WordPress is still not quite ready to officially release the highly anticipated version 3.6. For now, those who just can’t wait to get their hands on the new platform can play with the release candidate version.
While the software, like always, is free to download and use, it is not recommended for use with live production sites. In fact, a post on the organization’s official blog suggests that using the application in its current state on a live production site is “adventurous.” On the other hand, marketers who want to get a feel for the new features are encouraged to do so by giving the release candidate version a spin in a test environment.
The release candidate edition of WordPress 3.6 bundles a number of features that could be of use to content marketers, including built-in support for video and audio. In April, developer Scott Taylor discussed this feature, the need for it and how it works. For a while now, it has been possible to upload video content to YouTube and then embed it in a blog post. The update offers native functionality that accommodates those who prefer not to use YouTube.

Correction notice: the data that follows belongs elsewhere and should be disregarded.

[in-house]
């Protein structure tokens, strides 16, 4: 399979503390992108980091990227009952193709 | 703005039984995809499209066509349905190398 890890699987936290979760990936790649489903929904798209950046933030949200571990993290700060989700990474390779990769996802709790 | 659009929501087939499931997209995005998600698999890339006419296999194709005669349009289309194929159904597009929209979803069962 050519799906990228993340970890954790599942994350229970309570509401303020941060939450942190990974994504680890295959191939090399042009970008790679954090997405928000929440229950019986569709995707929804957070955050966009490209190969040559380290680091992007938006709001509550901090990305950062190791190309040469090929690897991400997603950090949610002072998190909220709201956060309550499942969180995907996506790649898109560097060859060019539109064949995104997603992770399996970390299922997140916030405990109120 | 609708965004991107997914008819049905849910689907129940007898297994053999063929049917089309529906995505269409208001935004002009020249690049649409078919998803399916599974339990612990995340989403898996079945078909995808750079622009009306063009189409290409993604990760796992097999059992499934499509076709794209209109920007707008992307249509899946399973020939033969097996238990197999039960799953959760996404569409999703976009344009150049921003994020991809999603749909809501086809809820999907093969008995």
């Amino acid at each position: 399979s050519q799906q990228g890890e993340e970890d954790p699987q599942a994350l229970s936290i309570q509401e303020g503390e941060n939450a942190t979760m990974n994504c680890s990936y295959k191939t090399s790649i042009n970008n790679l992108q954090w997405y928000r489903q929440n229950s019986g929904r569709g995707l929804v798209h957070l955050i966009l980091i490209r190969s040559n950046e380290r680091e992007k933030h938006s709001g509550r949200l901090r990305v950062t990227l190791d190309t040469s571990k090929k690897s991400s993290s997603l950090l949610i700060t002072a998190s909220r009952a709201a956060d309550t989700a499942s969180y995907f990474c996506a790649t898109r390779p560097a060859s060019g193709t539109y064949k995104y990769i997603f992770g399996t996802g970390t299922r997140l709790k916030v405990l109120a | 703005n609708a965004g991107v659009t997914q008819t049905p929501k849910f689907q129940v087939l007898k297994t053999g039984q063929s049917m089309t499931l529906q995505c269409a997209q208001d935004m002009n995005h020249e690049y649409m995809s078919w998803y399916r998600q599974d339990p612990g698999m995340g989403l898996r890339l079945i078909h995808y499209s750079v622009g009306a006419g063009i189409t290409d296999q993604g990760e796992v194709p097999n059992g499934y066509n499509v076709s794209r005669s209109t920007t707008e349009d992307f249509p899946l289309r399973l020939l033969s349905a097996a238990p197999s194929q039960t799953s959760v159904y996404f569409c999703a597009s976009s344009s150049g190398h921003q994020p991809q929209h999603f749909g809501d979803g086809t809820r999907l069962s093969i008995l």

In the release candidate version, videos can be added directly to a blog post by inserting snippets of HTML 5 code — no third-party services or plugins required. This is a tremendous luxury for content marketers who want to harness the power of video, yet would rather brand their material without giving YouTube credit in the process. The same support has been added for audio, which can be implemented in a similar manner.
As WordPress developer Jonathan Dingman explained in a blog post earlier this year, the lack of efficient auto-save has long been a weakness of the platform. By saving posts in the local browser cache automatically, the platform update enables a user to recover content should the author accidentally navigate away from the screen or the system suffer a failure. Furthermore, the RC edition introduces a new tool that locks posts to prevent deletion in multi-author environments.
Last but not least is the update to the revision management system. Post revisions are incredibly helpful when it comes to tracking various aspects of content creation. But in addition to simply growing to be too great in number, they can cause author attribution problems, as well. The latest update addresses this issue by making it possible to browse through prior revisions easily and view the changes that have been made to the content, as well as the authors who made those changes.
Content marketers and managers should be comforted in knowing that the best is truly yet to come. After rolling out the official release, WordPress is prepared to start development on 3.7, which will likely include the much-talked-about Post Format User Interface option that didn’t make version 3.6. Everyone’s favorite blogging platform just keeps getting better.
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